Thursday, October 24th, 2013
Baton Rouge, Louisiana
THE HIGHS AND LOWS OF BILLY CANNON THE TOAST OF LSU
There are certain things you don’t forget. Where you were on 9/11, or when President John Kennedy was shot. Down here in the Bayou State, add to those special dates Halloween night 54 years ago when Billy Cannon made football history with his 87 yard run to beat Ole Miss and keep the Tigers undefeated. His story is the rise and fall, than the rise again by LSU’s all time sports hero. And guess what? I played a minor role in what became Billy’s personal nightmare and fall from grace.
Even those who are not Tiger fans have to admit it was one heck of a run. Cannon either sidestepped or pushed away tackler after tackler as he weaved his way towards the end zone. I wish I had a dollar for every time the magical run has been replayed on television. You can imagine the crowd’s reaction on most Saturday football nights in Tiger Stadium as one more time the fans in the stadium and the millions on national television once again see Ole’ Billy tear through the Rebel opposition. (You can watch the run on the web at www.jimbrownusa.com).
This feat by Cannon allowed the Tigers to beat Ole’ Miss 7 to 3, and made him a legend for life. Paul Revere had his famous ride and Billy Cannon had his remarkable run. And ever since, as Halloween draws near, the airwaves are filled with replay after replay of “the run.” Some folks in Louisiana would sooner lock up the kids and throw out the candy than miss seeing Billy strut his stuff on All Hollow’s Eve.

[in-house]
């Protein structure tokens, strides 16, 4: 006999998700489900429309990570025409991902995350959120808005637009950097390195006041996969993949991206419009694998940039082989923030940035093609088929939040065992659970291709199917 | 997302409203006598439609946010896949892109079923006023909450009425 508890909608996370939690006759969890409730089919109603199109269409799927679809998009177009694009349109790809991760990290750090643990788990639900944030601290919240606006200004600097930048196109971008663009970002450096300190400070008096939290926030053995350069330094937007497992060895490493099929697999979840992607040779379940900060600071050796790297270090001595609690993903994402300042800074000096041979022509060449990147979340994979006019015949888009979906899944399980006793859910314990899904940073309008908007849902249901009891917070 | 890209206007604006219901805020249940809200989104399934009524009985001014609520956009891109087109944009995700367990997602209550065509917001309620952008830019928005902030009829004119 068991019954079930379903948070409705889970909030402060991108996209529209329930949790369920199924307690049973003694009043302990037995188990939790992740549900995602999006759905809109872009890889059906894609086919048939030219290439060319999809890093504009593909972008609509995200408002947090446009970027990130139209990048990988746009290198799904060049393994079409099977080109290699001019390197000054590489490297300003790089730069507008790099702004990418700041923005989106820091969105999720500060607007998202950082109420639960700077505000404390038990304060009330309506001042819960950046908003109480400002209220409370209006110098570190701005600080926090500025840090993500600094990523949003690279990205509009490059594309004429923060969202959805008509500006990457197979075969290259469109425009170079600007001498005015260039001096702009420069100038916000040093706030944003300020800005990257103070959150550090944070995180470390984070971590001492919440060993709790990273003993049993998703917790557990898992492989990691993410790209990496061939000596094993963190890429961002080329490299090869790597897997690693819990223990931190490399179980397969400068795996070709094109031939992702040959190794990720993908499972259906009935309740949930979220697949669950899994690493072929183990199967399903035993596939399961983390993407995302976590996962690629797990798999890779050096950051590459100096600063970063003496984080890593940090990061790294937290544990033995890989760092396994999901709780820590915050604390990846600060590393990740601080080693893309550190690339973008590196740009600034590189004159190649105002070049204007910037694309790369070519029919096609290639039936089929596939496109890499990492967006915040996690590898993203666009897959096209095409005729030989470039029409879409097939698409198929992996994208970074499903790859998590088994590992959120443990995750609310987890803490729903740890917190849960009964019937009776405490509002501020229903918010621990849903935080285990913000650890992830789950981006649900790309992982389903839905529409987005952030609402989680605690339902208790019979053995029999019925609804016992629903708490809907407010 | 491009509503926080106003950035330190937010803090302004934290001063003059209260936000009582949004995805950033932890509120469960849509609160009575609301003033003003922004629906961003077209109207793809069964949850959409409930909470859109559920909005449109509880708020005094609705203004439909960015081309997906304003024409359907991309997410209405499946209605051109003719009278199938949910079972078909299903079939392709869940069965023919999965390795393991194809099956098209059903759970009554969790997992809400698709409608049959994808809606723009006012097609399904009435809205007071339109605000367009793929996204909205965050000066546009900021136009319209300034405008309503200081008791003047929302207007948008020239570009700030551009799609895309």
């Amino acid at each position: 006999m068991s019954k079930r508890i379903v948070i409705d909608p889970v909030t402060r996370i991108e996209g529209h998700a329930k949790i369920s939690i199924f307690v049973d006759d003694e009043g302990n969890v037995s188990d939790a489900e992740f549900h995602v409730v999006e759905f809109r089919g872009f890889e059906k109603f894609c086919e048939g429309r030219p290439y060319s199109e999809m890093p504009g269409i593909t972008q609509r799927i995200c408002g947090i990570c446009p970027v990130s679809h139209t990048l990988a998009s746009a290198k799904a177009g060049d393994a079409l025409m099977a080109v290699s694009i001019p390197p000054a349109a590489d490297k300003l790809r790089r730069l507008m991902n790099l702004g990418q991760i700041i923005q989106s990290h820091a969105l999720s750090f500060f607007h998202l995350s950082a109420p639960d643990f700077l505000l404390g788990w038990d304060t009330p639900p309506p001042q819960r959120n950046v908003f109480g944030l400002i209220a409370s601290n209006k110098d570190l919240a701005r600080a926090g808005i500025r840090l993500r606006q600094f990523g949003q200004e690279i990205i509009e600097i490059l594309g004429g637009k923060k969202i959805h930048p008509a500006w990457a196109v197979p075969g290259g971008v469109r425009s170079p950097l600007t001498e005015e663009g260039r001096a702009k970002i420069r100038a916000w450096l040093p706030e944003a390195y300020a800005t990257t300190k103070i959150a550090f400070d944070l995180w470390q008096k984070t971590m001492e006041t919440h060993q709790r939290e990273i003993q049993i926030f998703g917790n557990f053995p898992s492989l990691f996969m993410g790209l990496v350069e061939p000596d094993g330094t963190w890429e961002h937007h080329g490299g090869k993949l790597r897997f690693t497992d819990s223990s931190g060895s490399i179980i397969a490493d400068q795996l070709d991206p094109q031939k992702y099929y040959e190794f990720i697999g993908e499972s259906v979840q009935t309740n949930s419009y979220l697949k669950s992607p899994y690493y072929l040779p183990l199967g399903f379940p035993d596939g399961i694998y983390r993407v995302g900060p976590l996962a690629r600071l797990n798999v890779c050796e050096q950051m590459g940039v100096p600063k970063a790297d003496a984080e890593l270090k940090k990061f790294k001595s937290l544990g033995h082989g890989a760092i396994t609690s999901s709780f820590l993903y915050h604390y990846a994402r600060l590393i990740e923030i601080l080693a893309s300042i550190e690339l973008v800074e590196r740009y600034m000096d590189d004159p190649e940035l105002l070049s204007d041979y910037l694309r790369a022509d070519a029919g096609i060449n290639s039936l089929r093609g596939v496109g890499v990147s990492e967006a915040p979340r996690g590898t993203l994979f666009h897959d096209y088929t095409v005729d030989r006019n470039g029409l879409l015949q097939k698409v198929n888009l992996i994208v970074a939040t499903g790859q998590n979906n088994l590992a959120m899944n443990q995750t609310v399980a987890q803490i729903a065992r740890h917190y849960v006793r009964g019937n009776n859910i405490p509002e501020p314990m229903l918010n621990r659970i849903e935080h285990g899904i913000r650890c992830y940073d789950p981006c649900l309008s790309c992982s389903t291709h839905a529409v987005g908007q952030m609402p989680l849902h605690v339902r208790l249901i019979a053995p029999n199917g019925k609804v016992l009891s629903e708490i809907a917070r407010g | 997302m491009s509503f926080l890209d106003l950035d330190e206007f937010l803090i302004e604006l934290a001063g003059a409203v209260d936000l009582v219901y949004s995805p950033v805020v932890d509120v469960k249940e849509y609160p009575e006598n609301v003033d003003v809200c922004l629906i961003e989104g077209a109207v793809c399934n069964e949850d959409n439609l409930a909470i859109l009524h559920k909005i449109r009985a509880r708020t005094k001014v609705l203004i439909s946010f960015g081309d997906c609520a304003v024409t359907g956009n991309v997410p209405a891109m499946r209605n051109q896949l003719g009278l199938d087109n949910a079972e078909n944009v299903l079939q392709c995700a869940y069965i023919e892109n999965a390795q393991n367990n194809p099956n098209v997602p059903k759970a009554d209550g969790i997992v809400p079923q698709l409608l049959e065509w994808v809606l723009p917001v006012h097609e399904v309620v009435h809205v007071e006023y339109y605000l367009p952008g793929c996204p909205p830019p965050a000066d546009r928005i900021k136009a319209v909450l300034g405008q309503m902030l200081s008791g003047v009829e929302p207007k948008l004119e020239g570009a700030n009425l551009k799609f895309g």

Cannon went on to play professional football with the Houston Oilers and the Oakland Raiders. Then he went to dental school and built a successful dental practice in Baton Rouge. Because of his popularity, Cannon’s practice flourished to an estimated $300,000 a year, quite a sum in the 1960s.
OK, so how was yours truly involved? It was 1983, and I was in my first term as Louisiana Secretary of State. I was at my office one afternoon when my secretary said there were two Treasury agents to see me, and they demanded immediate attention. (I can speak from personal experience that one should never, ever talk to a federal agent.) They pulled out a hundred dollar bill saying it was a fake, and that it had shown up in the Secretary of State’s bank account. Continue Reading……..